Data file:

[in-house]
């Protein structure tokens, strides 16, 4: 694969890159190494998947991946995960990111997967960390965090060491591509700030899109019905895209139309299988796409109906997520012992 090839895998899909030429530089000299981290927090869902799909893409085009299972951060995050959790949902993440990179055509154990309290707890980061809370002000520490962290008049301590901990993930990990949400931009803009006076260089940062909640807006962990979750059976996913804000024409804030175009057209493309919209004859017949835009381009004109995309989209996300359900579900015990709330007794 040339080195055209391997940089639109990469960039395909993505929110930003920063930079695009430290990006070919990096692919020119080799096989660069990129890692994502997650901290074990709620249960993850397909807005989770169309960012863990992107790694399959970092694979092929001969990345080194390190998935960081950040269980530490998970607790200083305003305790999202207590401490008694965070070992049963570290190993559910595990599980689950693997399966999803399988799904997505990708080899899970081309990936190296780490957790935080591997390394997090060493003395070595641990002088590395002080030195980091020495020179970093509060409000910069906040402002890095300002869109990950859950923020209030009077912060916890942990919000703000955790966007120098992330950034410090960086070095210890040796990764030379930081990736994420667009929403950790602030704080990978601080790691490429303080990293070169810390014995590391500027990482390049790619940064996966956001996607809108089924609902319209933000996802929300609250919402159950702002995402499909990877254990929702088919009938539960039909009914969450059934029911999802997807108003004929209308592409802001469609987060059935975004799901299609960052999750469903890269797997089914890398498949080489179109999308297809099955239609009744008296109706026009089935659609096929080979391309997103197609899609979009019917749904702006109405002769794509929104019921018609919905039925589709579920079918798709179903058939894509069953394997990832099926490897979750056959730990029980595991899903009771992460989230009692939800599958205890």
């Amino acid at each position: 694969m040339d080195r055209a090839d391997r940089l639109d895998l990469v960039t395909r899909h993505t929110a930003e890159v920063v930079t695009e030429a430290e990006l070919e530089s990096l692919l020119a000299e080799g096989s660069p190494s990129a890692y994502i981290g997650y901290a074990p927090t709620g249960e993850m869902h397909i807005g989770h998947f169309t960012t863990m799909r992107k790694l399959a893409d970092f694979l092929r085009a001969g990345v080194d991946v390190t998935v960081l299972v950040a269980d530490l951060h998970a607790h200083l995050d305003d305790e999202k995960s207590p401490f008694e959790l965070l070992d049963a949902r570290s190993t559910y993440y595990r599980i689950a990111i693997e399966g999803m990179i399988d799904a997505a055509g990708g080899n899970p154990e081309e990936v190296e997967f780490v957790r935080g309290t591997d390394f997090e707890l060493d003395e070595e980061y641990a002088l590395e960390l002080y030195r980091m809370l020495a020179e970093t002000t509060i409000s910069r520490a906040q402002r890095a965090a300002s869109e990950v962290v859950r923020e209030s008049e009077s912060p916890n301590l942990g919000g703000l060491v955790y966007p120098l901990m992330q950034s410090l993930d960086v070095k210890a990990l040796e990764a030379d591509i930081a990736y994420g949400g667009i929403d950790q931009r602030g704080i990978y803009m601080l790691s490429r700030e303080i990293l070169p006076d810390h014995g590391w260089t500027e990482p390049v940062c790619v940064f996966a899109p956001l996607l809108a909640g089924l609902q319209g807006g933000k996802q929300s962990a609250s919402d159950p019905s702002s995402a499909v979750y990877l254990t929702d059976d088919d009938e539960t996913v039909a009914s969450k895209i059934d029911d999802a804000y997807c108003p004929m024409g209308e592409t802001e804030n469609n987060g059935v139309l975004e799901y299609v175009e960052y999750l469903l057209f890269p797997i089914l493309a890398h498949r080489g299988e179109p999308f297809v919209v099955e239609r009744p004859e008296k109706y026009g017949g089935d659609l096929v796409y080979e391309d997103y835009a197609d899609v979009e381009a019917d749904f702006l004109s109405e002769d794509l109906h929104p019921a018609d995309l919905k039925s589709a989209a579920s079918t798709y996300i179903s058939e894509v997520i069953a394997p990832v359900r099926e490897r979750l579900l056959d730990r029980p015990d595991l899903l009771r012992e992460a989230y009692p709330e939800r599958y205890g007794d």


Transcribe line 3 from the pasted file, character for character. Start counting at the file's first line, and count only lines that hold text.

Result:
């Amino acid at each position: 694969m040339d080195r055209a090839d391997r940089l639109d895998l990469v960039t395909r899909h993505t929110a930003e890159v920063v930079t695009e030429a430290e990006l070919e530089s990096l692919l020119a000299e080799g096989s660069p190494s990129a890692y994502i981290g997650y901290a074990p927090t709620g249960e993850m869902h397909i807005g989770h998947f169309t960012t863990m799909r992107k790694l399959a893409d970092f694979l092929r085009a001969g990345v080194d991946v390190t998935v960081l299972v950040a269980d530490l951060h998970a607790h200083l995050d305003d305790e999202k995960s207590p401490f008694e959790l965070l070992d049963a949902r570290s190993t559910y993440y595990r599980i689950a990111i693997e399966g999803m990179i399988d799904a997505a055509g990708g080899n899970p154990e081309e990936v190296e997967f780490v957790r935080g309290t591997d390394f997090e707890l060493d003395e070595e980061y641990a002088l590395e960390l002080y030195r980091m809370l020495a020179e970093t002000t509060i409000s910069r520490a906040q402002r890095a965090a300002s869109e990950v962290v859950r923020e209030s008049e009077s912060p916890n301590l942990g919000g703000l060491v955790y966007p120098l901990m992330q950034s410090l993930d960086v070095k210890a990990l040796e990764a030379d591509i930081a990736y994420g949400g667009i929403d950790q931009r602030g704080i990978y803009m601080l790691s490429r700030e303080i990293l070169p006076d810390h014995g590391w260089t500027e990482p390049v940062c790619v940064f996966a899109p956001l996607l809108a909640g089924l609902q319209g807006g933000k996802q929300s962990a609250s919402d159950p019905s702002s995402a499909v979750y990877l254990t929702d059976d088919d009938e539960t996913v039909a009914s969450k895209i059934d029911d999802a804000y997807c108003p004929m024409g209308e592409t802001e804030n469609n987060g059935v139309l975004e799901y299609v175009e960052y999750l469903l057209f890269p797997i089914l493309a890398h498949r080489g299988e179109p999308f297809v919209v099955e239609r009744p004859e008296k109706y026009g017949g089935d659609l096929v796409y080979e391309d997103y835009a197609d899609v979009e381009a019917d749904f702006l004109s109405e002769d794509l109906h929104p019921a018609d995309l919905k039925s589709a989209a579920s079918t798709y996300i179903s058939e894509v997520i069953a394997p990832v359900r099926e490897r979750l579900l056959d730990r029980p015990d595991l899903l009771r012992e992460a989230y009692p709330e939800r599958y205890g007794d």